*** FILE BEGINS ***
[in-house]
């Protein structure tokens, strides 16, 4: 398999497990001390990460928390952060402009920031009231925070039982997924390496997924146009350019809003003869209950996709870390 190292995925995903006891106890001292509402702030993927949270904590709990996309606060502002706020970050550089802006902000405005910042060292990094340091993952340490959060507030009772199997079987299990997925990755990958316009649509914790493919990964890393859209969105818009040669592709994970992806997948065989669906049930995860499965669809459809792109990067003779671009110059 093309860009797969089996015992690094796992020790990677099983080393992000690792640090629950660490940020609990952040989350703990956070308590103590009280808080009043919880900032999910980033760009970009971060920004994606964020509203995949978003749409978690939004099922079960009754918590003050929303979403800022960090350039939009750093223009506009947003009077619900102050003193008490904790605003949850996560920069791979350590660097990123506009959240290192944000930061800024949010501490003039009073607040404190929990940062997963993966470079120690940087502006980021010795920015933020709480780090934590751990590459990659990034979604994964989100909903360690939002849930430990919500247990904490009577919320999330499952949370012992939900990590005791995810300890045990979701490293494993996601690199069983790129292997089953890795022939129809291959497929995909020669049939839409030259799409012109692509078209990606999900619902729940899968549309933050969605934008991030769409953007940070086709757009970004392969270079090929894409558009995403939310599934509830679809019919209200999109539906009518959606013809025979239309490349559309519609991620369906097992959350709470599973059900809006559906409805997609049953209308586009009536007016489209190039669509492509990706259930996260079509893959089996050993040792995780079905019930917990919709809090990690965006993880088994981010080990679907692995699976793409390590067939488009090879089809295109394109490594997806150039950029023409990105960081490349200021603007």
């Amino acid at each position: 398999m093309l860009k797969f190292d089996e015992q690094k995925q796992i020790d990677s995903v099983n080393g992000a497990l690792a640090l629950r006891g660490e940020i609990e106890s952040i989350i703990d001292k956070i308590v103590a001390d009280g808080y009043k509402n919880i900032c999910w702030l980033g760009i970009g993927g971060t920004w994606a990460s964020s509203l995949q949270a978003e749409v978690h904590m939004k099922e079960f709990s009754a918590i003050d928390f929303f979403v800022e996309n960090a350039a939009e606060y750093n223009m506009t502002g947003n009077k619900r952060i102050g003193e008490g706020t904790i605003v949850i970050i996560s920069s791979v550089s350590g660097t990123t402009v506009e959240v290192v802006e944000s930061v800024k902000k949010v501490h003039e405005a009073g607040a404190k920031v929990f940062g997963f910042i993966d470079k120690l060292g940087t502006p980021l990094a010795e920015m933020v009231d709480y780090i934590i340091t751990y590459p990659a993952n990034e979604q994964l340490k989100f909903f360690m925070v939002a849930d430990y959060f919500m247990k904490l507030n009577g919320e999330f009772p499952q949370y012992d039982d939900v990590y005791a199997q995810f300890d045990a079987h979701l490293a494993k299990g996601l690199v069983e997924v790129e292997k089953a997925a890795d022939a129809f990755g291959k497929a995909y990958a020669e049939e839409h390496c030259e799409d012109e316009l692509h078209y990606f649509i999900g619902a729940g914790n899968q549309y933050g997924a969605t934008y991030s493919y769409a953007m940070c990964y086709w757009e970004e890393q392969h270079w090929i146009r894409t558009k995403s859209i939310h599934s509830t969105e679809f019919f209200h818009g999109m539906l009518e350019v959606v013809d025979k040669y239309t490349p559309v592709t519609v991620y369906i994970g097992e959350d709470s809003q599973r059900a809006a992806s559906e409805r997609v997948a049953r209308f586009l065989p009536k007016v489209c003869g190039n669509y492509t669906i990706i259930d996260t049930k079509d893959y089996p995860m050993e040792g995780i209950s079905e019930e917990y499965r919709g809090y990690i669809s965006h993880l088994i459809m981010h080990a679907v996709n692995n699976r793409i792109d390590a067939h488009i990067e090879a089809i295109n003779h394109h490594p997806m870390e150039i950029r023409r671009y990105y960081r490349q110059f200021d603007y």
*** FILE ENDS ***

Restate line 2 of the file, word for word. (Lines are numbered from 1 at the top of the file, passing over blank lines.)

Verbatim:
């Protein structure tokens, strides 16, 4: 398999497990001390990460928390952060402009920031009231925070039982997924390496997924146009350019809003003869209950996709870390 190292995925995903006891106890001292509402702030993927949270904590709990996309606060502002706020970050550089802006902000405005910042060292990094340091993952340490959060507030009772199997079987299990997925990755990958316009649509914790493919990964890393859209969105818009040669592709994970992806997948065989669906049930995860499965669809459809792109990067003779671009110059 093309860009797969089996015992690094796992020790990677099983080393992000690792640090629950660490940020609990952040989350703990956070308590103590009280808080009043919880900032999910980033760009970009971060920004994606964020509203995949978003749409978690939004099922079960009754918590003050929303979403800022960090350039939009750093223009506009947003009077619900102050003193008490904790605003949850996560920069791979350590660097990123506009959240290192944000930061800024949010501490003039009073607040404190929990940062997963993966470079120690940087502006980021010795920015933020709480780090934590751990590459990659990034979604994964989100909903360690939002849930430990919500247990904490009577919320999330499952949370012992939900990590005791995810300890045990979701490293494993996601690199069983790129292997089953890795022939129809291959497929995909020669049939839409030259799409012109692509078209990606999900619902729940899968549309933050969605934008991030769409953007940070086709757009970004392969270079090929894409558009995403939310599934509830679809019919209200999109539906009518959606013809025979239309490349559309519609991620369906097992959350709470599973059900809006559906409805997609049953209308586009009536007016489209190039669509492509990706259930996260079509893959089996050993040792995780079905019930917990919709809090990690965006993880088994981010080990679907692995699976793409390590067939488009090879089809295109394109490594997806150039950029023409990105960081490349200021603007």